Sometimes Violent Extremism Has No Ideology
Suspected Portland train stabber Jeremy Joseph Christian wasn't clearly a member of the right or the left—he was just very, very angry.
Image by Lia Kantrowitz
Jeremy Joseph Christian was berating a Muslim teenager and her friend in a Portland train car on Friday when bystanders tried to intervene. The 35-year-old responded by fatally stabbing two of them and injuring a third, police say, and will make his first appearance in court Tuesday on charges of aggravated murder.
Naturally, activists on both the right and left spent Memorial Day weekend trying to claim he belonged to the other side. But the alleged murderer seems like a case study on how people can ping-pong between seemingly contradictory beliefs—the latest example of how extremism in America is often fueled less by a coherent worldview than by a generalized feeling of rage.
Judging by his social media posts and previous appearances at local political events, Christian was mad at "'Multicultural' Nazis," even as he sympathized with both fascists and communists. He had a local rep as a white supremacist and was filmed using racial epithets (and doing Nazi salutes) at an April Free Speech protest. On the anniversary of the Oklahoma City Bombing, he posted in celebration of imprisoned bomber Timothy McVeigh. He also loathed Hillary Clinton and her supporters more than almost anything else; at first, he supported Bernie Sanders during last year's heated presidential race before coming around to Trump and then ultimately deciding to abstain on Election Day, according to his own posts.
"Just to clarify a few things: 'I Hereby Solemnly swear to Die trying to kill Hillary (Herself a filthy Murderess) Clinton and Donald Trump should they be elected to the post of President in my faire country on Vinland. This I swear to Odin, Kali, Bastet, and all other Pagan Gods and Goddesses in my Aryan Theosophical Nucleus. This is my duty as a Viking and a Patriot. In Jesus name....I Feel the Bern!!!!'" he apparently wrote in February 2016.
Christian's latest and most virulent obsession was Antifa—the anti-fascist groups that have been publicly sparring with members of the alt-right since Trump won the White House.
In some ways, this story has echoes the one that came out of Florida earlier this month in which a neo-Nazi converted to Salafism and, according to police, confessed to murdering his roommates. When that happened, experts like Oren Segal, director of the Anti-Defamation League's Center on Extremism, told me that it's actually not that unusual for people to jump between radical ideologies once they've already been primed for one.
Brian Levin, director of the Center for the Study of Hate and Extremism at California State University San Bernardino, cautioned that it's important to keep in mind that Christian seems to have been anchored in racial and religious prejudice and was probably a bit unstable or mentally ill. Still, he points to the story of a Las Vegas couple who killed two cops and a Good Samaritan back in 2014 as a precedent for ideologically incoherent violence. Jerad and Amanda Miller were interested in conspiracy theories and known for dressing up as the Joker and Harley Quinn, and covered one of their victims with a Gadsden flag and a swastika. While they appeared to be anti-government extremists, their main motivation seems to have simply been sowing chaos.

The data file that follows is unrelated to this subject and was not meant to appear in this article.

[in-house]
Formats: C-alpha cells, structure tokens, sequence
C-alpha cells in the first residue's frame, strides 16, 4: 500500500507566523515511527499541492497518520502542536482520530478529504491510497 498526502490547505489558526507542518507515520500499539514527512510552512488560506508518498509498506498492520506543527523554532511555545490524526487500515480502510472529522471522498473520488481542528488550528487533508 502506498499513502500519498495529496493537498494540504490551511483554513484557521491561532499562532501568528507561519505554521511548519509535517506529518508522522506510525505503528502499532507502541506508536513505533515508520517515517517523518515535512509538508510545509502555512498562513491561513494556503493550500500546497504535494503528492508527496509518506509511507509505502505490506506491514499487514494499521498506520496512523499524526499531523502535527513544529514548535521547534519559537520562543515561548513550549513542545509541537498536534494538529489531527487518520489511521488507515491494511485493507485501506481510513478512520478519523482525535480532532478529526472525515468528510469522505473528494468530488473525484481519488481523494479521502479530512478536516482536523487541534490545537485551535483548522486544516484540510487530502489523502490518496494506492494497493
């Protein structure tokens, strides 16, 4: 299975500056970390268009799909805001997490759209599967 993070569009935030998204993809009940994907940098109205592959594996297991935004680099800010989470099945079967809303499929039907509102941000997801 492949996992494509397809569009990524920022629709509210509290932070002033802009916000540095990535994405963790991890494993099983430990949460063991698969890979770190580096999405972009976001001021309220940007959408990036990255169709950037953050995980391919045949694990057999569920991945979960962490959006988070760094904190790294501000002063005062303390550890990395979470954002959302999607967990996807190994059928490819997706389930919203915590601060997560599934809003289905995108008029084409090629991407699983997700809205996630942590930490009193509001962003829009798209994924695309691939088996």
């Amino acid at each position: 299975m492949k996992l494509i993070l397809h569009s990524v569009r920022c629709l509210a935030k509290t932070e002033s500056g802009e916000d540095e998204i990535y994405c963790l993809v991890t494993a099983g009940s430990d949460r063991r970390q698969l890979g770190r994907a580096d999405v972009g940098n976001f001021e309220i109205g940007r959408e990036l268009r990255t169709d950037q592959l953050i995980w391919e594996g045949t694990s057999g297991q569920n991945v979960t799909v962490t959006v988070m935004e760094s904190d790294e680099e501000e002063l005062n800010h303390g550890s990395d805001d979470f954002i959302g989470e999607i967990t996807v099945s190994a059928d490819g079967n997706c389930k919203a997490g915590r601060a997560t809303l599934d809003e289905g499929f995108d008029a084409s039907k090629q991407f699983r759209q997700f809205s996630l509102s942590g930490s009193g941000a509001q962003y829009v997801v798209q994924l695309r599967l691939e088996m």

"There was an anti-elitist slant that came from the Bernie side as well as the Trump side," Levin says of the 2016 race in which Christian took plenty of interest. "One of the things they both were was anti-status-quo, anti-elitism, and anti-establishment structures. One of the things we're seeing today is a lashing out against institutions and processes that folks regard as inauthentic whether it's 'fake news' or trust in financial markets, and thats where I think this emanates from."
Although many of us think of Portland as a liberal bastion, the state of Oregon was actually founded as whites-only. That history may have trickled down to Christian, who made calls to "Balkanize the US" and who supported a whites-only area in the Pacific Northwest.
If it feels like the Seattle area has seen an unusual share of hate-motivated violence lately, that's because it probably has. Levin says he just completed a study showing a significant spike in hate crimes and hate incidents in the city so far in 2017 compared to the same period last year. Meanwhile, according to a self-reported (and not fully verified) study conducted by ProPublica, hate incidents have increased per-capita in Oregon more than in any other state.
Perhaps more important than geography is the incredible volume of hate-ridden messages available in the Internet Age. According to Levin, once someone accepts any radical ideology as being acceptable, they're much more open to embracing another one in the future. That means you can expect more acts of violence in which it's not easy to pigeon-hole the perpetrators based on their beliefs.
"What these people do is they craft their own amalgam of hatreds from a buffet available on the internet," Levin says. "You're not only gonna get a neatly packaged set of talking points. Angry unstable people will last out at a multitude of perceived enemies."
Editor's note: An earlier version of this story included a reference to Christian possibly having been influenced by Russian propaganda, which was removed in light of concerns about the self-described watchdog making that claim.
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